To help ease some of the sting here are a few tips to help you start the year off on solid financial footing. Try making the following resolutions for a more secure, budget-wise 2012.
Treating ourselves is fun. It makes us feel good and it's nice to let others know you care, but not all treats (whether for you, your kids or your husband) need to cost money. Think about fun, creative ways to show your family you love them (and pamper yourself). Bake a batch of cookies or other sweet treat for the kids, organize a family trip to the park to play in the snow or head to a museum or other attraction at off-peak times or during the week when discounted entry fees are offered.
The most important step you can take towards a more financially secure year is to create a budget and then make a concerted effort to stick to it. Start by taking a detailed look at all of your monthly bills – rent or mortgage, day care, car payments, electricity, Internet, etc. Tally it up and that's the amount you absolutely have to pay, meaning those funds can't be allotted anywhere else. From there, decide on a reasonable amount to spend on your other needs – food, gas for the car, pet food, etc. This can either be a weekly or monthly budget, depending on what works for you, but think of that amount as your allowance. Once it's gone, it's gone, so spend wisely.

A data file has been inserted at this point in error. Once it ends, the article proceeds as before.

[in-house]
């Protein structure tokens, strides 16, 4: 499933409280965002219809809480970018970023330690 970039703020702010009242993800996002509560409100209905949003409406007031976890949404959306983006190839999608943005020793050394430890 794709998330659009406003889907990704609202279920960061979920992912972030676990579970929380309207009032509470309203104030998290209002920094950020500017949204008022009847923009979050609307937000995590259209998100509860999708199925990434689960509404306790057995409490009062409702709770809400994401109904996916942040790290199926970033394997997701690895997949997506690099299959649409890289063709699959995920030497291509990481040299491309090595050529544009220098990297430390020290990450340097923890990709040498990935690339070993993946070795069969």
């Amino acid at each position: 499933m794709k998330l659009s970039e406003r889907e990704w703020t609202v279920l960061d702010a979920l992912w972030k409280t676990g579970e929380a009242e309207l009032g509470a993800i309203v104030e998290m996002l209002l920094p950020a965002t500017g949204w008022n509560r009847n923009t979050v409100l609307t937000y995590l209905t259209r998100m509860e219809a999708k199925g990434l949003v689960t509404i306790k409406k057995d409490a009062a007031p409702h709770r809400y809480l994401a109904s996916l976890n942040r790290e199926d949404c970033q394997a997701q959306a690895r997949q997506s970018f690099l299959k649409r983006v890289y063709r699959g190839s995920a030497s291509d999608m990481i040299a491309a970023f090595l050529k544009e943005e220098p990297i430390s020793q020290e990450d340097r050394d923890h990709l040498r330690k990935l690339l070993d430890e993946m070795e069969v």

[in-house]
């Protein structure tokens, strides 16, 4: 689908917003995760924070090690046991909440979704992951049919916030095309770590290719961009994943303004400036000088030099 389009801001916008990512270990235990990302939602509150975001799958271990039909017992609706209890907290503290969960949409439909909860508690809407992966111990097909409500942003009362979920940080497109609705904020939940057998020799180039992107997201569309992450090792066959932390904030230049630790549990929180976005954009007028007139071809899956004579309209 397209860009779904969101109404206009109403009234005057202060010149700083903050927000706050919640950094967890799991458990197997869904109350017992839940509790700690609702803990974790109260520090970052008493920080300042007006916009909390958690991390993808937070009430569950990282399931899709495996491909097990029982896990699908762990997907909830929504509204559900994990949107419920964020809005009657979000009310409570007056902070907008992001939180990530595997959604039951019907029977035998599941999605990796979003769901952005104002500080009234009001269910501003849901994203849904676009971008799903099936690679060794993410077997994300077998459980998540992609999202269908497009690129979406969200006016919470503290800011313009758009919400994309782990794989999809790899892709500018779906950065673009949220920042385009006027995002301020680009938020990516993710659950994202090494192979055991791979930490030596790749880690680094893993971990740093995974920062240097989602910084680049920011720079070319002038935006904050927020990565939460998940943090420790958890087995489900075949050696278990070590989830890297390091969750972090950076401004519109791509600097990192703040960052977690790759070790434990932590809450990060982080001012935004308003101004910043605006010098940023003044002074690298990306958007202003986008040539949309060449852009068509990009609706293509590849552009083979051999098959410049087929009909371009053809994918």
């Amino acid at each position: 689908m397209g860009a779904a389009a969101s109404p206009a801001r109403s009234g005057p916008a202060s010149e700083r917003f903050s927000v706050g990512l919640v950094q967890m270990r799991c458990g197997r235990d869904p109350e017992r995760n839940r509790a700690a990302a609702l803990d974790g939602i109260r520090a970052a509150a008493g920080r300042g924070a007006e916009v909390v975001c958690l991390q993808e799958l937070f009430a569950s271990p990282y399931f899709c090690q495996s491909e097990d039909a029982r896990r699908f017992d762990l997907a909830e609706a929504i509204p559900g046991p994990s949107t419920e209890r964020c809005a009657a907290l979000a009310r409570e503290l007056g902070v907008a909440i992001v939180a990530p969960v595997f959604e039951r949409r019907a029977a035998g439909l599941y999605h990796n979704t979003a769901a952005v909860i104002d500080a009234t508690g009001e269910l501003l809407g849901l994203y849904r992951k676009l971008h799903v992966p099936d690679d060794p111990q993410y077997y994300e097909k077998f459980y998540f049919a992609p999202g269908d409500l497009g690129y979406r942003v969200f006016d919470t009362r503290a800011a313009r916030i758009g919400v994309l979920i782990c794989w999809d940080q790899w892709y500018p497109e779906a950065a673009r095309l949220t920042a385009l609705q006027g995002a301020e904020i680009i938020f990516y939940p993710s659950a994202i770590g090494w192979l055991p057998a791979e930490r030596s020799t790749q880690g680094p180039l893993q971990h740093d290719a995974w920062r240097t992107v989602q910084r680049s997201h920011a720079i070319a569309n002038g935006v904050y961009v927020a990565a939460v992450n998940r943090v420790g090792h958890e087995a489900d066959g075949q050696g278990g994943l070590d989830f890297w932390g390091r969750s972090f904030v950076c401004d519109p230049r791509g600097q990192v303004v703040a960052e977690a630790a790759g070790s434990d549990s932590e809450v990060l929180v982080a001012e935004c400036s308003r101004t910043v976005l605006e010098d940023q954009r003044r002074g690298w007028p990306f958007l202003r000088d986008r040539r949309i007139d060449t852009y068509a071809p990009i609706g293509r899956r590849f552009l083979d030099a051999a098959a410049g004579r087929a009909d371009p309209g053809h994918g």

This only works if you eliminate the "wants" or the things that seem necessary but really aren't – your morning latte, weekly dinners out, manicures. These things, while nice perks, should be treats, not daily or weekly purchases.
Credit cards are convenient and can come in handy when you need something important but don't have the cash on hand. But getting dependent on your card (and using it for everything) can put you on a slippery slope towards debt. Just as you have a monthly spending budget, put your credit card on a diet. This year, have a limit to how much you can put on your card. Unless something unexpected happens and you absolutely have to use it, once you've hit your limit, that's it until next month. Go as low as possible and try not to use the card at all if you can. The limit isn't meant to be crossed if you can stay under it – it's there as a guideline. The less you put on your card, the easier it is to pay it off regularly.
Rather than spending on impulse buys or things you don't need (do you really need six pairs of black pumps?), choose something significant to put your money toward. If you have a goal in mind – a new car, a dream vacation – you'll be much more likely to save your money rather than spending on frivolous items. Decide as a family (or couple) what you want most and work together to make it happen by this time next year.
This one might seem like a no-brainer but it can be easier than you think to buy more than you need once you're at the store. No matter where you go – from the corner store to the mall – have a list and factor in your weekly or monthly budget. This means that if you want to have a dinner party for 10 this weekend but food for four is all that's left in the budget, when you head to the grocery store, scale back your shopping list to account for what you're able to spend. The more focused and organized you are, the easier it is to save and avoid over-spending.
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